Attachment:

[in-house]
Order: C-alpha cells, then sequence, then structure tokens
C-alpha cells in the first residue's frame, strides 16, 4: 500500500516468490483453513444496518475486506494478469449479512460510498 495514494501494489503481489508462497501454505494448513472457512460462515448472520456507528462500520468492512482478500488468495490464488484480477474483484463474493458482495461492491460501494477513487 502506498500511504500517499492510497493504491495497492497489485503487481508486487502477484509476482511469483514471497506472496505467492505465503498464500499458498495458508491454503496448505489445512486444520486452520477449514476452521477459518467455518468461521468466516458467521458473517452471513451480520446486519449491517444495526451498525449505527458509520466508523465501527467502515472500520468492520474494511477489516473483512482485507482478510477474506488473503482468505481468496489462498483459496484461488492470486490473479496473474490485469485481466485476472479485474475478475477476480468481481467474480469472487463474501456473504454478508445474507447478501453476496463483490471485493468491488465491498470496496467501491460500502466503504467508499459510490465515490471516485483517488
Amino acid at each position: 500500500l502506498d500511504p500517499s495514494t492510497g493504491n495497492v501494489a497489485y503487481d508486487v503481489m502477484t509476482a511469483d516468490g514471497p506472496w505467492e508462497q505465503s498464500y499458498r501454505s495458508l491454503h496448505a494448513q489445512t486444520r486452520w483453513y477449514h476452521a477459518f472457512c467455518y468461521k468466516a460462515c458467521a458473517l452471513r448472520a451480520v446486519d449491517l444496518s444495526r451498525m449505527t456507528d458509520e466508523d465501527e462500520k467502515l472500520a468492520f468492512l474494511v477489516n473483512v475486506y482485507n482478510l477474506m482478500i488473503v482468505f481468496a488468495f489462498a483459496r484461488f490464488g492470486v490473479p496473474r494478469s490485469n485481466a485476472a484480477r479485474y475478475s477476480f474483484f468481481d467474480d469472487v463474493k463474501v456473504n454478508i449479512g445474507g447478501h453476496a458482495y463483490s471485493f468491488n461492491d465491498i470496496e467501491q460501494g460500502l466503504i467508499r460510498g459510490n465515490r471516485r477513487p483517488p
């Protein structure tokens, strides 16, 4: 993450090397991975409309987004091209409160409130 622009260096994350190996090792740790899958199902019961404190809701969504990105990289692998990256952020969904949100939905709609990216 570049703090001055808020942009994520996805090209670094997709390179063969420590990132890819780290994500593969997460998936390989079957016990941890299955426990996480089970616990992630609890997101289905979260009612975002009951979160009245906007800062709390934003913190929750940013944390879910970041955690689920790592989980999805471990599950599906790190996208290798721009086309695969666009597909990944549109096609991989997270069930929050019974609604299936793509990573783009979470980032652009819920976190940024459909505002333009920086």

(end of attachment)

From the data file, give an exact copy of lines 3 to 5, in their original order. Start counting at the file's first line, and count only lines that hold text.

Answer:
C-alpha cells in the first residue's frame, strides 16, 4: 500500500516468490483453513444496518475486506494478469449479512460510498 495514494501494489503481489508462497501454505494448513472457512460462515448472520456507528462500520468492512482478500488468495490464488484480477474483484463474493458482495461492491460501494477513487 502506498500511504500517499492510497493504491495497492497489485503487481508486487502477484509476482511469483514471497506472496505467492505465503498464500499458498495458508491454503496448505489445512486444520486452520477449514476452521477459518467455518468461521468466516458467521458473517452471513451480520446486519449491517444495526451498525449505527458509520466508523465501527467502515472500520468492520474494511477489516473483512482485507482478510477474506488473503482468505481468496489462498483459496484461488492470486490473479496473474490485469485481466485476472479485474475478475477476480468481481467474480469472487463474501456473504454478508445474507447478501453476496463483490471485493468491488465491498470496496467501491460500502466503504467508499459510490465515490471516485483517488
Amino acid at each position: 500500500l502506498d500511504p500517499s495514494t492510497g493504491n495497492v501494489a497489485y503487481d508486487v503481489m502477484t509476482a511469483d516468490g514471497p506472496w505467492e508462497q505465503s498464500y499458498r501454505s495458508l491454503h496448505a494448513q489445512t486444520r486452520w483453513y477449514h476452521a477459518f472457512c467455518y468461521k468466516a460462515c458467521a458473517l452471513r448472520a451480520v446486519d449491517l444496518s444495526r451498525m449505527t456507528d458509520e466508523d465501527e462500520k467502515l472500520a468492520f468492512l474494511v477489516n473483512v475486506y482485507n482478510l477474506m482478500i488473503v482468505f481468496a488468495f489462498a483459496r484461488f490464488g492470486v490473479p496473474r494478469s490485469n485481466a485476472a484480477r479485474y475478475s477476480f474483484f468481481d467474480d469472487v463474493k463474501v456473504n454478508i449479512g445474507g447478501h453476496a458482495y463483490s471485493f468491488n461492491d465491498i470496496e467501491q460501494g460500502l466503504i467508499r460510498g459510490n465515490r471516485r477513487p483517488p
């Protein structure tokens, strides 16, 4: 993450090397991975409309987004091209409160409130 622009260096994350190996090792740790899958199902019961404190809701969504990105990289692998990256952020969904949100939905709609990216 570049703090001055808020942009994520996805090209670094997709390179063969420590990132890819780290994500593969997460998936390989079957016990941890299955426990996480089970616990992630609890997101289905979260009612975002009951979160009245906007800062709390934003913190929750940013944390879910970041955690689920790592989980999805471990599950599906790190996208290798721009086309695969666009597909990944549109096609991989997270069930929050019974609604299936793509990573783009979470980032652009819920976190940024459909505002333009920086």